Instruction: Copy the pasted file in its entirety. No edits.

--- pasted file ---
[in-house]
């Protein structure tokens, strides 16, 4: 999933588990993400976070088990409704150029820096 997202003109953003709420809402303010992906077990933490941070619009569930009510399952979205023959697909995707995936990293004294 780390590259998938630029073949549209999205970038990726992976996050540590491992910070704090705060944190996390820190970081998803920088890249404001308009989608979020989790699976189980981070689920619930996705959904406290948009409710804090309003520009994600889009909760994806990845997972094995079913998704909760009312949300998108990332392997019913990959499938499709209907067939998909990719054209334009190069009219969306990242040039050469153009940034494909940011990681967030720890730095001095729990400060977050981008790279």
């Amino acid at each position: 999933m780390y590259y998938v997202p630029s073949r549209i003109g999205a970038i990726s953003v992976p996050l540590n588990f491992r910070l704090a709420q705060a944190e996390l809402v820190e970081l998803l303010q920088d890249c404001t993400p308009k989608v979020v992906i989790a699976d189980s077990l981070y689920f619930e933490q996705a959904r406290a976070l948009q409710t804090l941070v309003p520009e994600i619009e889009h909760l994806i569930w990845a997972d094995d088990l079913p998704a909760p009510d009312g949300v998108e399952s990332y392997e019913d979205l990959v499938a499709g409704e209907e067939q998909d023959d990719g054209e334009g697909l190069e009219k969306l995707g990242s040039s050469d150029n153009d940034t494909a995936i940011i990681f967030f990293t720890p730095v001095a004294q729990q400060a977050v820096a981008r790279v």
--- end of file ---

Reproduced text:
[in-house]
């Protein structure tokens, strides 16, 4: 999933588990993400976070088990409704150029820096 997202003109953003709420809402303010992906077990933490941070619009569930009510399952979205023959697909995707995936990293004294 780390590259998938630029073949549209999205970038990726992976996050540590491992910070704090705060944190996390820190970081998803920088890249404001308009989608979020989790699976189980981070689920619930996705959904406290948009409710804090309003520009994600889009909760994806990845997972094995079913998704909760009312949300998108990332392997019913990959499938499709209907067939998909990719054209334009190069009219969306990242040039050469153009940034494909940011990681967030720890730095001095729990400060977050981008790279």
């Amino acid at each position: 999933m780390y590259y998938v997202p630029s073949r549209i003109g999205a970038i990726s953003v992976p996050l540590n588990f491992r910070l704090a709420q705060a944190e996390l809402v820190e970081l998803l303010q920088d890249c404001t993400p308009k989608v979020v992906i989790a699976d189980s077990l981070y689920f619930e933490q996705a959904r406290a976070l948009q409710t804090l941070v309003p520009e994600i619009e889009h909760l994806i569930w990845a997972d094995d088990l079913p998704a909760p009510d009312g949300v998108e399952s990332y392997e019913d979205l990959v499938a499709g409704e209907e067939q998909d023959d990719g054209e334009g697909l190069e009219k969306l995707g990242s040039s050469d150029n153009d940034t494909a995936i940011i990681f967030f990293t720890p730095v001095a004294q729990q400060a977050v820096a981008r790279v």